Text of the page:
This HiRISE image shows what is termed a pedestal crater, so-called because the level of the surface adjacent to the crater is elevated relative to the surface of the surrounding terrain.
The raised surface has patterns and a general outline resembling what ejecta would look like after being thrown out from the crater by the impact. This impact probably occurred at a time when the surface of the whole scene was at the level of the raised surface. The ejecta landed on the part of this surface close to the crater. Erosion then removed material in the rest of the scene while the impact ejecta shielded the area around the crater, protecting the ground under it from eroding and keeping it high.
The eroded, or “missing”, terrain in the rest of the scene may have contained ice. Lobe shapes at the base of the raised ejecta and polygons (visible when zoomed in) on the surface both suggest the pedestal material may have, or may still, contain ice. The pattern of ejecta is asymmetric around the crater, suggesting the impactor may have hit the ground traveling from the north-east.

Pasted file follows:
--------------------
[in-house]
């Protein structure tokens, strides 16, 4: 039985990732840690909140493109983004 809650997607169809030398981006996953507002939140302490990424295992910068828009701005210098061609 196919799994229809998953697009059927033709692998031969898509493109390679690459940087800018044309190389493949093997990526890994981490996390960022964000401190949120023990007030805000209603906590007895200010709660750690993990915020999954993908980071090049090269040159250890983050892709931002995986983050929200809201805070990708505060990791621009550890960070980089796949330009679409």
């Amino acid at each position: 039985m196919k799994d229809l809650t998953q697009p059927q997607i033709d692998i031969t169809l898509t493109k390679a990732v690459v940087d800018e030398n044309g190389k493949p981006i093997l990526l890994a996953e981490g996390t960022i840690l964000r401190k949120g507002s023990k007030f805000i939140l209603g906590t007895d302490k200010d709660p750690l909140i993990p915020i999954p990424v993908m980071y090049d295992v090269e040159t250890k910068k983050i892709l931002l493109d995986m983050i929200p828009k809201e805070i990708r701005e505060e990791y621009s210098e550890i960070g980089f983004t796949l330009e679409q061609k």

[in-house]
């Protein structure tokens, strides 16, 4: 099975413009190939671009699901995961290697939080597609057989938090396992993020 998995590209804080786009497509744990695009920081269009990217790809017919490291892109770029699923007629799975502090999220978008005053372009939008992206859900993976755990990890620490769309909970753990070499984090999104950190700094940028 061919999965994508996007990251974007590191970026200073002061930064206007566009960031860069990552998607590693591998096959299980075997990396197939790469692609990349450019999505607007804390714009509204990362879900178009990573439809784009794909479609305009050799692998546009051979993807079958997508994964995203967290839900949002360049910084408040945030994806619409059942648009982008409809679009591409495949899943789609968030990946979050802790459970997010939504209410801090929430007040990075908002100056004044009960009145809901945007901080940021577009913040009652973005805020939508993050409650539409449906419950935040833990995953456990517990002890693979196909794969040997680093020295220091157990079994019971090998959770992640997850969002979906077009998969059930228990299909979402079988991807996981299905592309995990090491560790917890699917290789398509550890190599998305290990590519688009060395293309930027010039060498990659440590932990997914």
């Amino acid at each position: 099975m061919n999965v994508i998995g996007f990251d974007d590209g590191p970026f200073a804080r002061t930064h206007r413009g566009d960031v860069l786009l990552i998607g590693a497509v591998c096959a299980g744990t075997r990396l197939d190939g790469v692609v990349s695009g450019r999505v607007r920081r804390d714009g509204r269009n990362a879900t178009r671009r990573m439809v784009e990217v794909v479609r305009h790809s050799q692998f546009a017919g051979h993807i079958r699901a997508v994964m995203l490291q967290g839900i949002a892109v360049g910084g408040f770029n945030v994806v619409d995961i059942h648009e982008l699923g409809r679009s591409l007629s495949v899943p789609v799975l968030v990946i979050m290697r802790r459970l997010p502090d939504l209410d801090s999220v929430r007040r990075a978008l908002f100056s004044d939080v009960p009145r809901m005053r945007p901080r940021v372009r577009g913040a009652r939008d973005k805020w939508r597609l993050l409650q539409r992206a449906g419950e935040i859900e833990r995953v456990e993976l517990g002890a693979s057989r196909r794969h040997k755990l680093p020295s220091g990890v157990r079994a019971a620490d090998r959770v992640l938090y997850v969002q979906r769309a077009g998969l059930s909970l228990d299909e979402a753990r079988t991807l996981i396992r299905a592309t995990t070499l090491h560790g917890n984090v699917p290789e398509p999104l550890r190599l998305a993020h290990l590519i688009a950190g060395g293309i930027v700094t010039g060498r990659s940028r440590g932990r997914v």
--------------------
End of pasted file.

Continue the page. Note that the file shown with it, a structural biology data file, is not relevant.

Written by: Patrick Russell (audio: Tre Gibbs) (30 July 2014)
More info and image formats at http://hirise.lpl.arizona.edu/ESP_036815_2330
Image: NASA/JPL/University of Arizona